I am aware that CLR stored-procedures is more efficient in procedural code and T-SQL is better for queries - however I am having a hard time deciding what to use for my specific needs, and I would like to know if there are other things I should consider when making my decision.

The code I am planning on creating involves querying a set of data, implementing some algorithms (that will become more complex over time) and insertion of the data to the database. This stored procedure will be deployed by a scheduler - most probably azure webJobs since as far as I know Azure SQL does not support db jobs.

why I think of using C#

Assuming I can load DAL libraries from my server, and leveraging OOP - I guess I can implement a more coder friendly solution to this problem - and as for performance I assume it would be better or at least not noticeable in comparison.

Why I think of using T-SQL

I don't actually believe it is a better solution, but there might be something I am overlooking that might be a good case for T-SQL, because it makes no sense to me that it would have none.

Most importantly

Is there a way I can create a T-SQL stored procedure, call a C# stored procedure with complex objects as parameters - do my algorithms and return the data to be inserted, and insert it from T-SQL? seems like the most elegant, and best performing(?) solution (assuming it's possible and there are no drawbacks to calling CLR from T-SQL).

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    Is CLR available to you anyway? brentozar.com/archive/2016/04/… Jul 3, 2016 at 22:40
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    Let me get this straight. Rather than perform an algorithm in the DAL you thinking of calling a SP that calls CLR SP to preform the algorithm to return the data to the DAL to then be inserted? It is that correct?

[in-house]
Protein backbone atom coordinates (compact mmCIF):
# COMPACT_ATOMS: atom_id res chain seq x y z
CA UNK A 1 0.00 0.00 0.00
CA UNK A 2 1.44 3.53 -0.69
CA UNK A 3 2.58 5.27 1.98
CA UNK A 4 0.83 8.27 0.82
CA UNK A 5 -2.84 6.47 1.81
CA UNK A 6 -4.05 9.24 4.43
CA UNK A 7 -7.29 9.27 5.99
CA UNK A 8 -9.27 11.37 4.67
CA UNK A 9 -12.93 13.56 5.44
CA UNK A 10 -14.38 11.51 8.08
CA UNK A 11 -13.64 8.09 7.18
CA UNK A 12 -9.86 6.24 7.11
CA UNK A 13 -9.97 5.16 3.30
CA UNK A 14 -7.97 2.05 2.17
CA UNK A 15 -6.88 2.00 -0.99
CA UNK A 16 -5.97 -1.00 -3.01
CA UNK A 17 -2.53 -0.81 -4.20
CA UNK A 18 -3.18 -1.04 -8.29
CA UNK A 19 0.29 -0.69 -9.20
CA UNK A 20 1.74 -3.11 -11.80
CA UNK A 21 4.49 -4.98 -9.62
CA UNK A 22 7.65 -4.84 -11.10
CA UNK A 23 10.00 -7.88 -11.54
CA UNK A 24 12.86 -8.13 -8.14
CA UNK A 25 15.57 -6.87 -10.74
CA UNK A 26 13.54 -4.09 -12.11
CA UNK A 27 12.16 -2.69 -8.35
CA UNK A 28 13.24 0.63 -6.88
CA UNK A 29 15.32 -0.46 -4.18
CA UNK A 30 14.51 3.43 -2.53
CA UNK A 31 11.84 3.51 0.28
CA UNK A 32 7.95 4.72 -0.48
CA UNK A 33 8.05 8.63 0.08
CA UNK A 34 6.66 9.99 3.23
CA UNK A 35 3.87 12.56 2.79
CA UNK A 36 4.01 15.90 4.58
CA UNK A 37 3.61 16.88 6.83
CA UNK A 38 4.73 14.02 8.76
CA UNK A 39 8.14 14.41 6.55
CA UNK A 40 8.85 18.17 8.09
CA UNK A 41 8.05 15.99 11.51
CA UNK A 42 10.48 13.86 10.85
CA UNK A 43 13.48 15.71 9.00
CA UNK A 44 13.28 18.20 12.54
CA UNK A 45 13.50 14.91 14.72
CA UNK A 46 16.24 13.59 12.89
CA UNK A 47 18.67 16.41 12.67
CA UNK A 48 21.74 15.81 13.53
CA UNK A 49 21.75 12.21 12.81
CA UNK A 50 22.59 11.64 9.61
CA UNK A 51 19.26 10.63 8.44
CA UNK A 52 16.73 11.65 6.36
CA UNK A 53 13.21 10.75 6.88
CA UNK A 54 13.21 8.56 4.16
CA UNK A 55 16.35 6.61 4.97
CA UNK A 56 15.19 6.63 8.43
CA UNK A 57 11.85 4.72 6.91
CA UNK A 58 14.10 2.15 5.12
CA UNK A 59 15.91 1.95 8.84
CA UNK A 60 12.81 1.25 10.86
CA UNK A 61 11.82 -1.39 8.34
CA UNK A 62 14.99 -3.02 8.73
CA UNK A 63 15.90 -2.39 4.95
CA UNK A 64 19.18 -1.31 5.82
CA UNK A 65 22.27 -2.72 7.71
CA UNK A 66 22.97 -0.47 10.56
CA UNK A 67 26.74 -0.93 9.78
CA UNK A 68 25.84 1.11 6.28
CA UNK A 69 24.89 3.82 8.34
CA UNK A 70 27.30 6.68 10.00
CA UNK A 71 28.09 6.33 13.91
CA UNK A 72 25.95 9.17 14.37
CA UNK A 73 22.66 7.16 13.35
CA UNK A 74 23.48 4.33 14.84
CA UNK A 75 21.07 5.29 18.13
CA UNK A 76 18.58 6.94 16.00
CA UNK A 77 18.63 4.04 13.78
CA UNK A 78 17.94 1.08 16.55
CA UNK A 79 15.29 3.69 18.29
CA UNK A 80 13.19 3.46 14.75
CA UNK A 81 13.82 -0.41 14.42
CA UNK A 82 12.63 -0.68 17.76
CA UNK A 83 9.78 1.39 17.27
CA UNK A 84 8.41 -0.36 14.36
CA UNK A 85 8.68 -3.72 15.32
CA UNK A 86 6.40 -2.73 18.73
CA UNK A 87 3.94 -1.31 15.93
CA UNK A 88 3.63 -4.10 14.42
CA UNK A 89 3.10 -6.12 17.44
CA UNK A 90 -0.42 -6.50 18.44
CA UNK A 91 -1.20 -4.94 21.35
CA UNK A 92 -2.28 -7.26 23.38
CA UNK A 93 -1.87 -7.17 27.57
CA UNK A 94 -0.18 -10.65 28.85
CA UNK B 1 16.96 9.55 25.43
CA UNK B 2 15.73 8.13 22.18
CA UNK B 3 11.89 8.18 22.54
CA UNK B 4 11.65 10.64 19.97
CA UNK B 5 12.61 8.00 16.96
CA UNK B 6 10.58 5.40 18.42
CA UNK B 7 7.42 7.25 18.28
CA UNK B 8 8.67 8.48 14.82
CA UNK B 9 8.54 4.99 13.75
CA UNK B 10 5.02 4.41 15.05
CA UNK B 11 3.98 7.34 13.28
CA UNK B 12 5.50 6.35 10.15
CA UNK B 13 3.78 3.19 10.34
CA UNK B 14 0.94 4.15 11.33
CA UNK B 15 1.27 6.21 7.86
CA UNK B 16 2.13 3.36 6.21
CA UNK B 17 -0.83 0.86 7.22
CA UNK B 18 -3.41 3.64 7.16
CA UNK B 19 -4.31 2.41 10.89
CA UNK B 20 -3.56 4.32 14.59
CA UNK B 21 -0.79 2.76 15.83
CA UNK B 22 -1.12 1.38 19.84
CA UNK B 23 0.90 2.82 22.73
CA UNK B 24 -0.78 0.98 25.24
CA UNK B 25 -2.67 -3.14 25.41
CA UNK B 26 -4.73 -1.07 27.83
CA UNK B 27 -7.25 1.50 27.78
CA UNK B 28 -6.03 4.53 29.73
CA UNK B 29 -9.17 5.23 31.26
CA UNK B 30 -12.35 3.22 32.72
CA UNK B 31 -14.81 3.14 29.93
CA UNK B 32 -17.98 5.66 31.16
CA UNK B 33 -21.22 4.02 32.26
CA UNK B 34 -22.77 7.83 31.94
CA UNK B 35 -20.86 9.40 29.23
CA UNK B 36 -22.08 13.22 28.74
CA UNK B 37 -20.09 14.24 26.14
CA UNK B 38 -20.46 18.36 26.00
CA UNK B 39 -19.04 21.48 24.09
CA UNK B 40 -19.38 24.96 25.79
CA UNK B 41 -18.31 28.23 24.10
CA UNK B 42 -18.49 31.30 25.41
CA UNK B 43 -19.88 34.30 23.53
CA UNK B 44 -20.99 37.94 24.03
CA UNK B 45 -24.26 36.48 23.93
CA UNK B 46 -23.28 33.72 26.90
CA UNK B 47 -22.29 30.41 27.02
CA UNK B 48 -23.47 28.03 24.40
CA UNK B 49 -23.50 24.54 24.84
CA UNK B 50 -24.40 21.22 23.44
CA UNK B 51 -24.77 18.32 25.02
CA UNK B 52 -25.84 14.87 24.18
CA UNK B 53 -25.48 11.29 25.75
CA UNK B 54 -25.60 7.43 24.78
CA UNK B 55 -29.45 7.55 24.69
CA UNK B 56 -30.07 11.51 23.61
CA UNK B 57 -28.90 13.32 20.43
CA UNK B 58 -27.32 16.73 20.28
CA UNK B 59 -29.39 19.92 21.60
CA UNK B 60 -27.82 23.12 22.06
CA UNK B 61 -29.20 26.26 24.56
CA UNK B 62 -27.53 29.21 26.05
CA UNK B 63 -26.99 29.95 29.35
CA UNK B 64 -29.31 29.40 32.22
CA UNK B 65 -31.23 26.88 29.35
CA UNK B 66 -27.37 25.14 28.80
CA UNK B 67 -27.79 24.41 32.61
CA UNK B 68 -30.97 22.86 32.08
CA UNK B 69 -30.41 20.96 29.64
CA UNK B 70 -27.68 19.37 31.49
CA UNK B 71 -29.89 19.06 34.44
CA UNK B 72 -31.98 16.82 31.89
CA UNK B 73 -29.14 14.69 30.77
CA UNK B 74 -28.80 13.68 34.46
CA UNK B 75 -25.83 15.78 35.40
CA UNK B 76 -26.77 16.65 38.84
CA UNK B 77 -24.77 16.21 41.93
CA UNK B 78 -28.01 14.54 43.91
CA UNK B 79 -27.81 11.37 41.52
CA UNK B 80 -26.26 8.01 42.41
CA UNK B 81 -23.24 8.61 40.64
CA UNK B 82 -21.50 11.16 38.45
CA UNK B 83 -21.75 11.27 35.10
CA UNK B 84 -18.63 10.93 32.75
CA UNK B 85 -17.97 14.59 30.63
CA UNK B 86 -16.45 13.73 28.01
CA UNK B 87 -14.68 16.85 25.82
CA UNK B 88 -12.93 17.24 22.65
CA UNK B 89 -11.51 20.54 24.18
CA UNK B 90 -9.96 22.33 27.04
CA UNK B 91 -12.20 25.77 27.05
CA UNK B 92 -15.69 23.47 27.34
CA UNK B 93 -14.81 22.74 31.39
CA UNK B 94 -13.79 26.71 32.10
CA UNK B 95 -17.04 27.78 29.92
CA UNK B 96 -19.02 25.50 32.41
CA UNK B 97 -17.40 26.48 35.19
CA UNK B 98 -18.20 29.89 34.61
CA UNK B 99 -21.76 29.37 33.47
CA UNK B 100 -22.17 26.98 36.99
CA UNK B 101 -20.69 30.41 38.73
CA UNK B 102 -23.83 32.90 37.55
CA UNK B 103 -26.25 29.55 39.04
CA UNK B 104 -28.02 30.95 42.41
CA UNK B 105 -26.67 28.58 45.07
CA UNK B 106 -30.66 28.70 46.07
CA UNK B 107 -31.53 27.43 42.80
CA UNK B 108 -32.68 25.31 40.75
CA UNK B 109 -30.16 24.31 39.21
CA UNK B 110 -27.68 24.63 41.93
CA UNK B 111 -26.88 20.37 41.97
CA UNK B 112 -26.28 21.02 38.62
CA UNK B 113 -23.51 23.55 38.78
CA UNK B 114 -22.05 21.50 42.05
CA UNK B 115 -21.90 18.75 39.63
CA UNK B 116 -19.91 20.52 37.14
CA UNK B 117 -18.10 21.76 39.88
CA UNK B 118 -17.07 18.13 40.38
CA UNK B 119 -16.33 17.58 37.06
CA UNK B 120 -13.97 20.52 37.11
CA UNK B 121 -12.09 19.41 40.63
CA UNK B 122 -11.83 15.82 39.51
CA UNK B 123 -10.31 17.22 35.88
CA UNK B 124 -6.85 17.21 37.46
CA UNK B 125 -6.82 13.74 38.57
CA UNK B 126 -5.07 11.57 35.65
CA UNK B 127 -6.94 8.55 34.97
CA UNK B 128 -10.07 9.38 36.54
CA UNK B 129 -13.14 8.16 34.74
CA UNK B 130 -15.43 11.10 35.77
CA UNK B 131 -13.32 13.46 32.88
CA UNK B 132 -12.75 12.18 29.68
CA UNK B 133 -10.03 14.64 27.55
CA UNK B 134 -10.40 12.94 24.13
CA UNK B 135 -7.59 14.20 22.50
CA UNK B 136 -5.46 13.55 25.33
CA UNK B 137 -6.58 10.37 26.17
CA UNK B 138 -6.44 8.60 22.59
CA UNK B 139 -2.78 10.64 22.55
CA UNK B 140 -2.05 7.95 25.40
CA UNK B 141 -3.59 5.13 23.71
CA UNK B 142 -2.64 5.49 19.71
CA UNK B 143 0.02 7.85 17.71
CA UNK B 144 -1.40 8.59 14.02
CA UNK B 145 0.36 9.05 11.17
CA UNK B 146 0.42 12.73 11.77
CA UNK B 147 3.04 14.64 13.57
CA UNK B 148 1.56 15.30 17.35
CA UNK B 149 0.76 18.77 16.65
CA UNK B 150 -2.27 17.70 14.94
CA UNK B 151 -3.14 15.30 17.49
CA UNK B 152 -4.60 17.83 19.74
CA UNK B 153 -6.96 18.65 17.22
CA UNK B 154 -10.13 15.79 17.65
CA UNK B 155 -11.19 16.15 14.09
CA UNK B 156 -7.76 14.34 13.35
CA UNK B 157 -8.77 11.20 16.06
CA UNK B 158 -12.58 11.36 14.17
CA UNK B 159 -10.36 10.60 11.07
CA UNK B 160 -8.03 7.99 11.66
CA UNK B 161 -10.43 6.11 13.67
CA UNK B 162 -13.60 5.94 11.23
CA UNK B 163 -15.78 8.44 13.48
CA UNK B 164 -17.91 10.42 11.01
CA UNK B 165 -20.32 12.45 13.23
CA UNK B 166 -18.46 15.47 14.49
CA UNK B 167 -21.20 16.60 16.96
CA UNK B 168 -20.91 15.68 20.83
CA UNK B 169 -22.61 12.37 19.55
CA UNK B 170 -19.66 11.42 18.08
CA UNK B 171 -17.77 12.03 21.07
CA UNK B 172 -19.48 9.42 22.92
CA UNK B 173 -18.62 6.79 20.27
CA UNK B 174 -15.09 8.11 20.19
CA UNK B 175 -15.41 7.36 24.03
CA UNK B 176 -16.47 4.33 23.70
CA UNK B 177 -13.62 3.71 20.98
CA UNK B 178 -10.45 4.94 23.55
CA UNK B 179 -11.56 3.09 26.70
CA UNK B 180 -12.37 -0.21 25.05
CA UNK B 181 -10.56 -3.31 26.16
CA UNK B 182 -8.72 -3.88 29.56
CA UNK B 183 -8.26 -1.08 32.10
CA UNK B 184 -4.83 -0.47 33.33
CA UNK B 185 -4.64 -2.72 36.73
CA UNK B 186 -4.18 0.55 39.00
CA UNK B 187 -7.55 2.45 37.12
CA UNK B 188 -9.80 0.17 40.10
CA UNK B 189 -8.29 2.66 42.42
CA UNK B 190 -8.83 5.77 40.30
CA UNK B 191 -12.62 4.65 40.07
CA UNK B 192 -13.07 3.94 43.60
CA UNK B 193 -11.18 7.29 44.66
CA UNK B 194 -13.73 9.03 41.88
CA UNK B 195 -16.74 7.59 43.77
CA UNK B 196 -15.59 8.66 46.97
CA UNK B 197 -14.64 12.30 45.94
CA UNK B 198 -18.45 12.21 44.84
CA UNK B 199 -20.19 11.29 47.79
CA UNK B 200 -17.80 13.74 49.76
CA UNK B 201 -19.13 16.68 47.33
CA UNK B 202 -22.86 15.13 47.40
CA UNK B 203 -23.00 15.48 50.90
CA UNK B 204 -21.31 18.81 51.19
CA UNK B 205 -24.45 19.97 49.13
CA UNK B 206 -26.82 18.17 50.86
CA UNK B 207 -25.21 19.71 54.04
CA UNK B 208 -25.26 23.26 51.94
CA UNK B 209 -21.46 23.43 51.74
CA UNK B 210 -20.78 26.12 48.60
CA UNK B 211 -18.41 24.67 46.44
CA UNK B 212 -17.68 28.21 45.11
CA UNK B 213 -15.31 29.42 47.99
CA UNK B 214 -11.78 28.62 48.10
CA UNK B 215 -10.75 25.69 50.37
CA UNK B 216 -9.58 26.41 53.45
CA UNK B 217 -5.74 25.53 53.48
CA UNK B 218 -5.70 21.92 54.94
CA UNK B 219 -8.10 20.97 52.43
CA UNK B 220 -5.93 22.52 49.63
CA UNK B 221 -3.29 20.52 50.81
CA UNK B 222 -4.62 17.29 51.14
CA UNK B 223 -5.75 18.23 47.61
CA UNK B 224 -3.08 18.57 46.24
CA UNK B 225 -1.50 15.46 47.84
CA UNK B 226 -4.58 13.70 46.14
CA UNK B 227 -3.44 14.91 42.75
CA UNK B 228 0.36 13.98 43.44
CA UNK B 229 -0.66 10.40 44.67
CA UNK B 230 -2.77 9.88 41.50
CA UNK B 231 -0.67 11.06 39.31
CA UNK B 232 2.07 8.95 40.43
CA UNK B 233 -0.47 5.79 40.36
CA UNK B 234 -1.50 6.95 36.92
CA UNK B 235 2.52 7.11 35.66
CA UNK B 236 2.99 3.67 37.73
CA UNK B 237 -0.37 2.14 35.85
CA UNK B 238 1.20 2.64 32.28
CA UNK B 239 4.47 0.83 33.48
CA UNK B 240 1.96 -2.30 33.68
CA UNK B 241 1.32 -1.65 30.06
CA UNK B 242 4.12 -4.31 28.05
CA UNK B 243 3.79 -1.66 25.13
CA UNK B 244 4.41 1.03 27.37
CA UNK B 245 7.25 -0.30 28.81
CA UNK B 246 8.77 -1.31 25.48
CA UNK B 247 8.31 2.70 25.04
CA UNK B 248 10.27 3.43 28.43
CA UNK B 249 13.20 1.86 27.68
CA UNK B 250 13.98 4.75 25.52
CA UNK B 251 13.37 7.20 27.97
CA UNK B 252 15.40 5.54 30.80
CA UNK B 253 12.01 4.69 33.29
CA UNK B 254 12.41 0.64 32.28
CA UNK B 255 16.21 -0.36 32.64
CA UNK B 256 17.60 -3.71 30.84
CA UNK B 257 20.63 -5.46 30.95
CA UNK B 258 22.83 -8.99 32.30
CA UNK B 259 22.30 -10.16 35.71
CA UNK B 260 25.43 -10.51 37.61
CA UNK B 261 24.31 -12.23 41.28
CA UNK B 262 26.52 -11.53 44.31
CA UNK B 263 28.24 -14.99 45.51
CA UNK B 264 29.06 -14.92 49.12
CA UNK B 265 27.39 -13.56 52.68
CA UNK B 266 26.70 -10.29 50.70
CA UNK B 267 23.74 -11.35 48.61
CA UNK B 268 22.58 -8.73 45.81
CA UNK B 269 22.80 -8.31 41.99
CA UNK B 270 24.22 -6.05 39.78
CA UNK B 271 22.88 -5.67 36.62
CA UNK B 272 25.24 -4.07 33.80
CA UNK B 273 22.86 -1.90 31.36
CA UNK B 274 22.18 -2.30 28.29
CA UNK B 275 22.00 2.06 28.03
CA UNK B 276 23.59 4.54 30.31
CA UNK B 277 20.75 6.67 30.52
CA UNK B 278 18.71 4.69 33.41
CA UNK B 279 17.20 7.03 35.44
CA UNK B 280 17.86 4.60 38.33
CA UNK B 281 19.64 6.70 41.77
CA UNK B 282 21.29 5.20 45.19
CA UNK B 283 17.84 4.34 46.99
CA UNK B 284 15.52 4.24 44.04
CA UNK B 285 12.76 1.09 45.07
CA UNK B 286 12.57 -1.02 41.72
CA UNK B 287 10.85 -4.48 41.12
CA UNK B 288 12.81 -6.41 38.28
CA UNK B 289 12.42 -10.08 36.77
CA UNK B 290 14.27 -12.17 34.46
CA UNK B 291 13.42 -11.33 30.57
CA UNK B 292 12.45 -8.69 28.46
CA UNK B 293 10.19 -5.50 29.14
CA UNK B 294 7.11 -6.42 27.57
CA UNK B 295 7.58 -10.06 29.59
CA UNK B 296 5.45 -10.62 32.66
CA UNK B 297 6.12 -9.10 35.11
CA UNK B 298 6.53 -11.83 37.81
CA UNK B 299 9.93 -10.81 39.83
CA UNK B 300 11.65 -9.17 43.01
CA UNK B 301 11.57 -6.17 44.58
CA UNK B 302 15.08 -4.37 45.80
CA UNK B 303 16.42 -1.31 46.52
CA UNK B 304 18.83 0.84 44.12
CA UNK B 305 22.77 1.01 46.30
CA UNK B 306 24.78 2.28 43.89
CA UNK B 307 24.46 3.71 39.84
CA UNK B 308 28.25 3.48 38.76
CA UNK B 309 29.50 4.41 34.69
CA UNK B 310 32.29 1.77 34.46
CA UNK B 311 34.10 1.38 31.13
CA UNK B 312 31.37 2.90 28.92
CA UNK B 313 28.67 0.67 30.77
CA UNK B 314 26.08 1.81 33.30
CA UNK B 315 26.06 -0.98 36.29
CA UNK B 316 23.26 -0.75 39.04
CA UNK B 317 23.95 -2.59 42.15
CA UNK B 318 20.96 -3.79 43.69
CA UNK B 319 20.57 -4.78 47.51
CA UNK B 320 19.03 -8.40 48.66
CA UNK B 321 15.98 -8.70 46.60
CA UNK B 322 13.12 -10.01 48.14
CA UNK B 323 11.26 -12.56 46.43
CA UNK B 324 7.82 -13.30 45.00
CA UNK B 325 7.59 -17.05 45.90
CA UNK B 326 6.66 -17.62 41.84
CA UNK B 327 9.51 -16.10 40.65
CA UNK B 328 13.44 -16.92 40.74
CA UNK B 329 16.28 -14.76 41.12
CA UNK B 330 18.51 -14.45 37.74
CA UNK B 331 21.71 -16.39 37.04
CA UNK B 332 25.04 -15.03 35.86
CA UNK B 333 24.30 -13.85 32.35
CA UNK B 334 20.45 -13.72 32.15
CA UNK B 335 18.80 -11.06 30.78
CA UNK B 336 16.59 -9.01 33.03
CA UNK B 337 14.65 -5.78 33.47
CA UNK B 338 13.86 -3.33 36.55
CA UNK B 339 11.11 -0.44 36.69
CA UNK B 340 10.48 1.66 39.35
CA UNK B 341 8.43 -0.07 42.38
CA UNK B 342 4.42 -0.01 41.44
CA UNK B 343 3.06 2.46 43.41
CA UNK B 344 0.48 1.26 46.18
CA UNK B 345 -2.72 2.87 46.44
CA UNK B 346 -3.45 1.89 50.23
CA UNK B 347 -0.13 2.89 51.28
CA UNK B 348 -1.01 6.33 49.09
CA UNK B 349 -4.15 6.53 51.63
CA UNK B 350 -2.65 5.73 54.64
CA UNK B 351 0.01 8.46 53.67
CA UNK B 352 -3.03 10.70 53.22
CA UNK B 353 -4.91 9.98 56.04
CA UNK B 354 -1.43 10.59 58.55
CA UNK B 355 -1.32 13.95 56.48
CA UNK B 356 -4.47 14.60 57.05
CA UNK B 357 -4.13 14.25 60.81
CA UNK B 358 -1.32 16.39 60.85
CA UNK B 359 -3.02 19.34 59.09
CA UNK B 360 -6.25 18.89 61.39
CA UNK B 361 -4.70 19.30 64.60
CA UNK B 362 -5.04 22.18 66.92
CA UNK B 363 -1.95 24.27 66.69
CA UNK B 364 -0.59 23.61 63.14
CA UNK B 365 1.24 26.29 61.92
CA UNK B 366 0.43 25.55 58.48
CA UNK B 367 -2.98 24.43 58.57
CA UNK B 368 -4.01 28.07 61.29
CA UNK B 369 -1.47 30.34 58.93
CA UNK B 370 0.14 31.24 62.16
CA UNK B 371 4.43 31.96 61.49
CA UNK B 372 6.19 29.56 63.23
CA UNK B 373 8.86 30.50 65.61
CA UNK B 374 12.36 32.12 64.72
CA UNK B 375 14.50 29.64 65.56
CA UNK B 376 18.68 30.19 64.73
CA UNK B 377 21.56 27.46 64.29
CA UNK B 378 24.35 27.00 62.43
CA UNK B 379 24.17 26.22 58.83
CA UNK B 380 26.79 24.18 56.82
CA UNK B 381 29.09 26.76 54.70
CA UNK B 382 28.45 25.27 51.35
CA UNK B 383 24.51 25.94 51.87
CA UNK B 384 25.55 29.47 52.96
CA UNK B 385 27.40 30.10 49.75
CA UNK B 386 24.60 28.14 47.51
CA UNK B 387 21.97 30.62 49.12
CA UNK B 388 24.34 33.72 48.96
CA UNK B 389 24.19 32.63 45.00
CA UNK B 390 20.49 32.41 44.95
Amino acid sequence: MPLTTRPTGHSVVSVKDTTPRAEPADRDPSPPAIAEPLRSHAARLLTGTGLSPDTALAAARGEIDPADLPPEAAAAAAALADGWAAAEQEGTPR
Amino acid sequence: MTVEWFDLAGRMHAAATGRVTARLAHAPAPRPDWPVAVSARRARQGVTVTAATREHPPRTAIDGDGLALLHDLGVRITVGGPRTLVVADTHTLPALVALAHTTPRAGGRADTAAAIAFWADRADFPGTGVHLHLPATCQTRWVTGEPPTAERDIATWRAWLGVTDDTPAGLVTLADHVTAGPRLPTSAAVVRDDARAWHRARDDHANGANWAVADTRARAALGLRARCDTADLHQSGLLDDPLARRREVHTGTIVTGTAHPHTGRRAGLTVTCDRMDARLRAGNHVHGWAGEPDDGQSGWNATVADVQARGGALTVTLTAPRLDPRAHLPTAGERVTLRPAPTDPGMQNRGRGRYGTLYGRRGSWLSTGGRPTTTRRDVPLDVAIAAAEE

– paparazzo
    Jul 3, 2016 at 22:52
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    Have you considered volume and scale-ability? Jul 3, 2016 at 23:29

1 Answer 1


First off, just to be clear: SQLCLR / .NET / C# / VB.NET cannot query the database. Only T-SQL can query SQL Server. So in order for SQLCLR code to get data or interact with SQL Server in any way, it must establish a SqlConnection, like any other .NET app, and submit T-SQL, or execute a Stored Procedure.

Yes, you can call a SQLCLR (whether it is C# or VB.NET does not matter) Stored Procedure, or Scalar Function, or Table-Valued Function (TVF), etc from T-SQL. In fact, that is the only way you can call SQLCLR objects. Classes representing the SQLCLR objects, defined in Assemblies, need to have T-SQL wrapper objects defined that point to those classes so that they can be invoked.

Sending complex objects into SQLCLR objects can be accomplished, but unfortunately not via Table Valued Parameters (TVPs). However, you can either create a local temporary table in T-SQL, populate it, and select from it in the SQLCLR object, OR you can package up the complex data in XML and pass that in as a parameter to the SQLCLR object that will traverse it via an XmlReader.

For getting the data back efficiently, you can either:

  • Issue INSERT statements from the SQLCLR Stored Procedure
  • Create a T-SQL Stored Procedure that accepts a TVP and call that from the SQLCLR object
  • return a Result Set from the SQLCLR object that is used in an INSERT statement, as as INSERT INTO ... EXEC for a SQLCLR Stored Procedure, or INSERT INTO ... SELECT for a SQLCLR TVF.

As far as loading you DAL libraries goes, that could work, but there could also be complications. It all depends on what you libraries are doing and what Framework libraries are being referenced. Only a small subset of the .NET Framework libraries are supported in SQL Server's CLR host, so if your libraries reference other libraries that are not "approved", then you will need to load those libraries manually, along with any of their dependent libraries (if there are any). The complicating factors here are that loading unsupported .NET Framework libraries requires that they be set to UNSAFE, which in turn requires that the Database be set to TRUSTWORTHY ON. The other complication is that loading the .NET Framework library might not even be possible in the first place since the CLR host inside of SQL Server only allows pure-MSIL Assemblies, and so you cannot load mixed-mode Assemblies. Some .NET Framework libraries are currently mixed-mode and won't load. Others are currently "pure" and will load, but there is no guarantee that those will not ever be changed into a mixed-mode Assembly in a future .NET Framework update. If/when that happens (and it has happened, such as with System.ServiceModel), then you will need to re-code you Assembly. So it's best to stick with the supported Framework libraries as those are guaranteed to continue working through future upgrades.